Do recent announcements about solving the DLP in $GF(2^{6120})$ apply to schemes proposed for cryptographic use?

A recent paper by Göloğlu, Granger, McGuire, and Zumbrägel: Solving a 6120-bit DLP on a Desktop Computer seems to "demonstrate a practical DLP break in the finite field of $2^{6120}$ elements, using just a single core-month". They credit a 2012 paper by Antoine Joux: Faster index calculus for the medium prime case. Application to 1175-bit and 1425-bit finite field for paving the way they explore. In 2013 Joux published A new index calculus algorithm with complexity $L(1/4+o(1))$ in very small characteristic, and very recently announced he "is able to compute discrete logarithms in $GF(2^{6168})=GF({(2^{257})}^{24})$ using less than 550 CPU.hours". It seems the field (pun intended) of DLP in $GF(2^n)$ is in ebullition.

Current French official recommendations (section 2.2.1.3), updated June 2012, do distance themselves from schemes based on the DLP in $GF(2^n)$, but only mildly. If such scheme is used, the requirement is that $n\ge 2048$ bits up to year 2030, and $n\ge 3072$ bit afterwards, with subgroups of order a multiple of a prime of at least 200 bits. It is recommended to prefer a scheme not based on the DLP in $GF(2^n)$, and if one is used, that the order of the subgroup is prime.

How do the progress reported in the above papers translate into actual breaks for schemes proposed for cryptographic use, based on arithmetic in $GF(2^n)$, and conforming to the quoted recommendations? What are such schemes?

Note: related to this old question; and even closer to this recent one, except that I am not only interested in pairing-based schemes, but also more mundane things like a DSA analog over $GF(2^{4099})$, if there can be such a thing.

• Good question, but isn't it a bit hard to answer "no", considering that anyone might both propose and recommend virtually anything? – Henrick Hellström May 29 '13 at 7:55
• Right, there is more to it. – Henrick Hellström May 29 '13 at 9:24
• It's worth pointing out that these new results have effectively killed pairings over binary curves (as seen on this question) – Samuel Neves May 29 '13 at 12:37
• @Henrick Hellström: For a basic case: what about an anolog of DSA on $GF(2^{4099})$ [NOT $GF(2^{4096})$ as I wrote previously, showing my serious lack of understanding]? Is the technique in the paper directly applicable, or is there some catch, like $6120$ being smooth, rather than prime? – fgrieu May 29 '13 at 15:44
• Yes, the shape of the field has much to do with the efficiency of the new algorithms. For example $6120$ was represented as $\mathbb{F}_{ {2^{24}}^{255} }$, and more generally the method currently requires that the base field ($2^{24}$) be larger than the extension degree ($255$). For primes like $4099$, we can't just change the representation of the field to match our needs. One possible solution, suggested by Joux, is to embed $\mathbb{F}_{2^{4099}}$ in $\mathbb{F}_{{2^{4100}}^{2\cdot 4099}}$, which doesn't look too good in practice. So prime exponents are safe for now. – Samuel Neves May 29 '13 at 17:13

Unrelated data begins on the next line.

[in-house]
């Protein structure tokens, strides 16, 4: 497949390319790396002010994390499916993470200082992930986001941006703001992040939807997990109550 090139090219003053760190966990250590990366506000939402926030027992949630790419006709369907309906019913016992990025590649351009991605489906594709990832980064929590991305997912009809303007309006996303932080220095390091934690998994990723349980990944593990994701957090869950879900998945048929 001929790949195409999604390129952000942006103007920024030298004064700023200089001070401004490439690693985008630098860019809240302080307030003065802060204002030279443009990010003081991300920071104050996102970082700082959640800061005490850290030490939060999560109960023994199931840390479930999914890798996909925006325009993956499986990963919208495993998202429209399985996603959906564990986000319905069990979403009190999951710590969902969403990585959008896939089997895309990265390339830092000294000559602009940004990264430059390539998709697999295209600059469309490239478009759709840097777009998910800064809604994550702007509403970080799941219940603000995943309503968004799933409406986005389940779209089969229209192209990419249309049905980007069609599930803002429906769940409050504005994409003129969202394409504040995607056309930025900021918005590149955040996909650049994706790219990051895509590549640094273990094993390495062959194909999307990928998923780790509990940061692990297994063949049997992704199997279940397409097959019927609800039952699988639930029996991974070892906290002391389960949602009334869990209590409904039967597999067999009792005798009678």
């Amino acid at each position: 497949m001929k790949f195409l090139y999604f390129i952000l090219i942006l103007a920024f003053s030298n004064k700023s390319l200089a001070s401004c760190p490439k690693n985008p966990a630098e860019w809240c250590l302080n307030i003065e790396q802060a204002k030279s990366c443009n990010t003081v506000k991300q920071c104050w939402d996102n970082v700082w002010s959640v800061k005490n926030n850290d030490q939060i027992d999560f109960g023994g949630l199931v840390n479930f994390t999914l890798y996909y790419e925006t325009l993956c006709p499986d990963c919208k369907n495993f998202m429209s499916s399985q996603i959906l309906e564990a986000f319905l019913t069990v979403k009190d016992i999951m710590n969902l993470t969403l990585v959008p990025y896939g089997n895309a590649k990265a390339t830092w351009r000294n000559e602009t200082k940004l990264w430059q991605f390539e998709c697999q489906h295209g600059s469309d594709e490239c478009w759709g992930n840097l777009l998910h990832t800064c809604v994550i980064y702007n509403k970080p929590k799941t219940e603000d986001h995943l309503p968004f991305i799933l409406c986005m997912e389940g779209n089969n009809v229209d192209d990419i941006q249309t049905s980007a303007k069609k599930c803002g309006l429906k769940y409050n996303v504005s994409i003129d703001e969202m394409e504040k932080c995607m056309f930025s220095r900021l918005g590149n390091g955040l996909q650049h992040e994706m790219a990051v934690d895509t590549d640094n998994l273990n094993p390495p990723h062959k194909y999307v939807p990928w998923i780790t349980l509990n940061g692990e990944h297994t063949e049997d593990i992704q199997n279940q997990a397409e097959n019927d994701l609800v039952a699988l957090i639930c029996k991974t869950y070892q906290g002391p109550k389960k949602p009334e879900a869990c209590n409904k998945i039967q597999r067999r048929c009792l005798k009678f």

The quoted recommendations do little to prevent fields that are subject to the recent developments. Take the $\mathbb{F}_{2^{6120}}$ example: it clearly passes the field size criterion, but also the subgroup rule, as the group order $2^{6120} - 1$ has one $1536$-bit prime factor.

Not all binary fields are affected equally, however. Both Göloğlu et al and Joux's approaches descend from the medium-prime function field sieve, and require the field $\mathbb{F}_{2^N}$ to be representable as (among others):

• $\mathbb{F}_{q^n}$, where $q = 2^l$ and $n = 2^{l/k' \cdot d_1}$, $d_1, k'$ constant (Göloğlu et al);
• $\mathbb{F}_{q^n}$, where $q = 2^l$ and $n = 2^{l/k'} - 1$, $k'$ constant (Göloğlu et al);
• $\mathbb{F}_{q^{2n}}$, where $q = 2^{l}$ and $n \le q + \delta,\, \delta \ll q$ (Joux).

When the exponent of the binary field is smooth, we get many choices to try and represent the field in the forms above. Example: $1778 = 7 \cdot (2 \cdot 127)$; $6120 = 24 \cdot (2^{24/3} - 1)$; $6168 = 257\cdot (2\cdot 12)$; etc. When the exponent is prime, however, we have no such luck.

Instead, as Joux suggested, one may embed the target field within a larger field that does: $\mathbb{F}_{q^{2N}}$, where $q = 2^{\lceil \log_2 N \rceil}$. While this solution may be asymptotically satisfactory, the blow up in size increases the bitlength where Joux's algorithm is faster than the regular function field sieve. It is currently unknown what this size may be, but it is likely that is is higher than current common key sizes (1024-4096 bits).

As for actual uses of binary fields, I do not know of any real-world usage of schemes based on the DLP over binary fields (beyond pairings). We have long been avoiding composite degree binary fields for elliptic curves due to their increased susceptibility to index-calculus; it seems that finite fields are now forced to do the same.

• Many thanks! I'll try to assimilate that dense answer before accepting it; that'll take a week, at least. – fgrieu May 31 '13 at 4:53